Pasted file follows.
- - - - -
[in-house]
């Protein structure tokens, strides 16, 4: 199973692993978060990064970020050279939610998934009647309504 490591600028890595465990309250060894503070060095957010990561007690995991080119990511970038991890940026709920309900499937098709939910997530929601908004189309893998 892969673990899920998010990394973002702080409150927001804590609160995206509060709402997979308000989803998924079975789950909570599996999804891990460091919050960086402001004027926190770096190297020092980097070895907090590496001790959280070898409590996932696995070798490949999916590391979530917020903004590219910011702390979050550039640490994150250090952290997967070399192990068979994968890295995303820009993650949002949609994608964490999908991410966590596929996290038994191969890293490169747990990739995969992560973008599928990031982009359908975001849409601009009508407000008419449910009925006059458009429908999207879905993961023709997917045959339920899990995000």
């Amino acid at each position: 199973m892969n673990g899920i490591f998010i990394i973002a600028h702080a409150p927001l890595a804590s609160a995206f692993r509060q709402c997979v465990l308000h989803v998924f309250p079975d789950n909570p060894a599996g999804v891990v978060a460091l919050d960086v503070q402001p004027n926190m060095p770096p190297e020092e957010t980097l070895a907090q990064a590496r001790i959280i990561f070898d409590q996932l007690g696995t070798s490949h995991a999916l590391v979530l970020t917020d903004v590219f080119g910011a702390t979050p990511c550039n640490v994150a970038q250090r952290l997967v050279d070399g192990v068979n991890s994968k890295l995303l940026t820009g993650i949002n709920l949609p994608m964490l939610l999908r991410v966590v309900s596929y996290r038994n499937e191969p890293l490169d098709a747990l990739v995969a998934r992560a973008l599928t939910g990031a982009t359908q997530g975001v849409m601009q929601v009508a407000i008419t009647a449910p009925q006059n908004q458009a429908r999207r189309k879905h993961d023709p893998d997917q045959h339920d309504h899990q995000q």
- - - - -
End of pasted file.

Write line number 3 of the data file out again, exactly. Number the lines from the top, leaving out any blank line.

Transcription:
């Amino acid at each position: 199973m892969n673990g899920i490591f998010i990394i973002a600028h702080a409150p927001l890595a804590s609160a995206f692993r509060q709402c997979v465990l308000h989803v998924f309250p079975d789950n909570p060894a599996g999804v891990v978060a460091l919050d960086v503070q402001p004027n926190m060095p770096p190297e020092e957010t980097l070895a907090q990064a590496r001790i959280i990561f070898d409590q996932l007690g696995t070798s490949h995991a999916l590391v979530l970020t917020d903004v590219f080119g910011a702390t979050p990511c550039n640490v994150a970038q250090r952290l997967v050279d070399g192990v068979n991890s994968k890295l995303l940026t820009g993650i949002n709920l949609p994608m964490l939610l999908r991410v966590v309900s596929y996290r038994n499937e191969p890293l490169d098709a747990l990739v995969a998934r992560a973008l599928t939910g990031a982009t359908q997530g975001v849409m601009q929601v009508a407000i008419t009647a449910p009925q006059n908004q458009a429908r999207r189309k879905h993961d023709p893998d997917q045959h339920d309504h899990q995000q």